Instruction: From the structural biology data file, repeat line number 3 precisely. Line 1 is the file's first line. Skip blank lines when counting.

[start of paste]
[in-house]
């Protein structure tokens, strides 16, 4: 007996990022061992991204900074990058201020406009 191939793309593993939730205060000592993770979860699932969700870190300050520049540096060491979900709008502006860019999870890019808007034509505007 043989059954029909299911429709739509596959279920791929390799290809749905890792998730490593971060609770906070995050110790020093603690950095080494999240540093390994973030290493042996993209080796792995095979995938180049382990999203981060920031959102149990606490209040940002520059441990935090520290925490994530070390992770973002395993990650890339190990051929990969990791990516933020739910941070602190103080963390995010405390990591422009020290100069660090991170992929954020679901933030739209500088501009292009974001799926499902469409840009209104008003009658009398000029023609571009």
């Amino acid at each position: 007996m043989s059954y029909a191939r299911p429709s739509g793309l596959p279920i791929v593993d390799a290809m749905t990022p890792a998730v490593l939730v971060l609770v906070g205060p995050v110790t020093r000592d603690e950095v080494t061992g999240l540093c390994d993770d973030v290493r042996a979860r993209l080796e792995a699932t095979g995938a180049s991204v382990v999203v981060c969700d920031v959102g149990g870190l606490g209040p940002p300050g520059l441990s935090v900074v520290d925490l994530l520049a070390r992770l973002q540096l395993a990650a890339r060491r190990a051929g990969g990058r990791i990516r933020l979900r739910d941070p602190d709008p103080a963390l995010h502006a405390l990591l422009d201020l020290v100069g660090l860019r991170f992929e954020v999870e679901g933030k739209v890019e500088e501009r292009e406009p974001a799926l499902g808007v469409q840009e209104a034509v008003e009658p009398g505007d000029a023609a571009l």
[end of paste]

């Amino acid at each position: 007996m043989s059954y029909a191939r299911p429709s739509g793309l596959p279920i791929v593993d390799a290809m749905t990022p890792a998730v490593l939730v971060l609770v906070g205060p995050v110790t020093r000592d603690e950095v080494t061992g999240l540093c390994d993770d973030v290493r042996a979860r993209l080796e792995a699932t095979g995938a180049s991204v382990v999203v981060c969700d920031v959102g149990g870190l606490g209040p940002p300050g520059l441990s935090v900074v520290d925490l994530l520049a070390r992770l973002q540096l395993a990650a890339r060491r190990a051929g990969g990058r990791i990516r933020l979900r739910d941070p602190d709008p103080a963390l995010h502006a405390l990591l422009d201020l020290v100069g660090l860019r991170f992929e954020v999870e679901g933030k739209v890019e500088e501009r292009e406009p974001a799926l499902g808007v469409q840009e209104a034509v008003e009658p009398g505007d000029a023609a571009l």